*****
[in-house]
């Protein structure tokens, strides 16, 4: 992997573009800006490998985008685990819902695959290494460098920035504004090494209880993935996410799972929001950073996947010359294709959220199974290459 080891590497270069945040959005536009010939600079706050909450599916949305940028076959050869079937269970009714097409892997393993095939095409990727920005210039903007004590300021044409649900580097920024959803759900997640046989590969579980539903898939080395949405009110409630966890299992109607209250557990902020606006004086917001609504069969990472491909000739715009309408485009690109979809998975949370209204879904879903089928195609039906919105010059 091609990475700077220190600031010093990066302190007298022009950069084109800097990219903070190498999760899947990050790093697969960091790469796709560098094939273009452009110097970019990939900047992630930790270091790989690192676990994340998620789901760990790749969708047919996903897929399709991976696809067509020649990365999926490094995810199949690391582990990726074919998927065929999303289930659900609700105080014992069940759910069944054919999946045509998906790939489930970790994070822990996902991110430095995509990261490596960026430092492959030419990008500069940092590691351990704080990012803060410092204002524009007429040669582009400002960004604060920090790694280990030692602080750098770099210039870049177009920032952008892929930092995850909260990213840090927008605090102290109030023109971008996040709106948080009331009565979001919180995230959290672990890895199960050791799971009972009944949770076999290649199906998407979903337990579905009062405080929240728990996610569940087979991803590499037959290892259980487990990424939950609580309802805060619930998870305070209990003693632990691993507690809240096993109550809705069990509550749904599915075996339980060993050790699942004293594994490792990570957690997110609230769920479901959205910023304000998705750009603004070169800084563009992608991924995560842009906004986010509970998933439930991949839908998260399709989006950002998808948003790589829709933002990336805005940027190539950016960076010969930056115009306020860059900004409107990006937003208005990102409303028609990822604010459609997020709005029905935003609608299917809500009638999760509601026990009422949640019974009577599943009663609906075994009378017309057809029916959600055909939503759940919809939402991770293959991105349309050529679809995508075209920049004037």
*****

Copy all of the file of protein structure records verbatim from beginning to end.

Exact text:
[in-house]
């Protein structure tokens, strides 16, 4: 992997573009800006490998985008685990819902695959290494460098920035504004090494209880993935996410799972929001950073996947010359294709959220199974290459 080891590497270069945040959005536009010939600079706050909450599916949305940028076959050869079937269970009714097409892997393993095939095409990727920005210039903007004590300021044409649900580097920024959803759900997640046989590969579980539903898939080395949405009110409630966890299992109607209250557990902020606006004086917001609504069969990472491909000739715009309408485009690109979809998975949370209204879904879903089928195609039906919105010059 091609990475700077220190600031010093990066302190007298022009950069084109800097990219903070190498999760899947990050790093697969960091790469796709560098094939273009452009110097970019990939900047992630930790270091790989690192676990994340998620789901760990790749969708047919996903897929399709991976696809067509020649990365999926490094995810199949690391582990990726074919998927065929999303289930659900609700105080014992069940759910069944054919999946045509998906790939489930970790994070822990996902991110430095995509990261490596960026430092492959030419990008500069940092590691351990704080990012803060410092204002524009007429040669582009400002960004604060920090790694280990030692602080750098770099210039870049177009920032952008892929930092995850909260990213840090927008605090102290109030023109971008996040709106948080009331009565979001919180995230959290672990890895199960050791799971009972009944949770076999290649199906998407979903337990579905009062405080929240728990996610569940087979991803590499037959290892259980487990990424939950609580309802805060619930998870305070209990003693632990691993507690809240096993109550809705069990509550749904599915075996339980060993050790699942004293594994490792990570957690997110609230769920479901959205910023304000998705750009603004070169800084563009992608991924995560842009906004986010509970998933439930991949839908998260399709989006950002998808948003790589829709933002990336805005940027190539950016960076010969930056115009306020860059900004409107990006937003208005990102409303028609990822604010459609997020709005029905935003609608299917809500009638999760509601026990009422949640019974009577599943009663609906075994009378017309057809029916959600055909939503759940919809939402991770293959991105349309050529679809995508075209920049004037």